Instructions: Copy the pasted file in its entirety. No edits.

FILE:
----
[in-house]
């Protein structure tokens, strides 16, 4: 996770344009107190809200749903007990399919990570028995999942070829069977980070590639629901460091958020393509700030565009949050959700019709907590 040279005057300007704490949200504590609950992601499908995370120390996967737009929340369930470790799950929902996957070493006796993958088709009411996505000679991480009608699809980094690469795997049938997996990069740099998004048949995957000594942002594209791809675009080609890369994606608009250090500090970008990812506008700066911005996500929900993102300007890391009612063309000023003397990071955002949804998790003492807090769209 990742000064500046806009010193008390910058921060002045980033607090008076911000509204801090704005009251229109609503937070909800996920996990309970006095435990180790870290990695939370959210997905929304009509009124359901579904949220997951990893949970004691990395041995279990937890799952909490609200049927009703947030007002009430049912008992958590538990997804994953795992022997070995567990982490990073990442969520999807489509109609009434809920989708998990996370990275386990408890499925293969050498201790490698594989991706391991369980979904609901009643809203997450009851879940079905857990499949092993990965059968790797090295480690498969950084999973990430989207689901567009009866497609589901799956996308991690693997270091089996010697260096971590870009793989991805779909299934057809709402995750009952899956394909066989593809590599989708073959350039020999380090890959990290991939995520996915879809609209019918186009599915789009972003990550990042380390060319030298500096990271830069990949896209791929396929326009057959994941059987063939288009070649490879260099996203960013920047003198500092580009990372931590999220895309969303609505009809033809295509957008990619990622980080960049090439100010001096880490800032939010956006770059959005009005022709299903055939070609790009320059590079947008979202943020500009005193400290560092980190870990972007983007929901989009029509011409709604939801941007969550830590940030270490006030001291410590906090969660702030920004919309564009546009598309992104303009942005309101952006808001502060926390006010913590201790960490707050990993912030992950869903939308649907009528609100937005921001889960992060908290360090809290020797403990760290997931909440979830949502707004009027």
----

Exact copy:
[in-house]
């Protein structure tokens, strides 16, 4: 996770344009107190809200749903007990399919990570028995999942070829069977980070590639629901460091958020393509700030565009949050959700019709907590 040279005057300007704490949200504590609950992601499908995370120390996967737009929340369930470790799950929902996957070493006796993958088709009411996505000679991480009608699809980094690469795997049938997996990069740099998004048949995957000594942002594209791809675009080609890369994606608009250090500090970008990812506008700066911005996500929900993102300007890391009612063309000023003397990071955002949804998790003492807090769209 990742000064500046806009010193008390910058921060002045980033607090008076911000509204801090704005009251229109609503937070909800996920996990309970006095435990180790870290990695939370959210997905929304009509009124359901579904949220997951990893949970004691990395041995279990937890799952909490609200049927009703947030007002009430049912008992958590538990997804994953795992022997070995567990982490990073990442969520999807489509109609009434809920989708998990996370990275386990408890499925293969050498201790490698594989991706391991369980979904609901009643809203997450009851879940079905857990499949092993990965059968790797090295480690498969950084999973990430989207689901567009009866497609589901799956996308991690693997270091089996010697260096971590870009793989991805779909299934057809709402995750009952899956394909066989593809590599989708073959350039020999380090890959990290991939995520996915879809609209019918186009599915789009972003990550990042380390060319030298500096990271830069990949896209791929396929326009057959994941059987063939288009070649490879260099996203960013920047003198500092580009990372931590999220895309969303609505009809033809295509957008990619990622980080960049090439100010001096880490800032939010956006770059959005009005022709299903055939070609790009320059590079947008979202943020500009005193400290560092980190870990972007983007929901989009029509011409709604939801941007969550830590940030270490006030001291410590906090969660702030920004919309564009546009598309992104303009942005309101952006808001502060926390006010913590201790960490707050990993912030992950869903939308649907009528609100937005921001889960992060908290360090809290020797403990760290997931909440979830949502707004009027």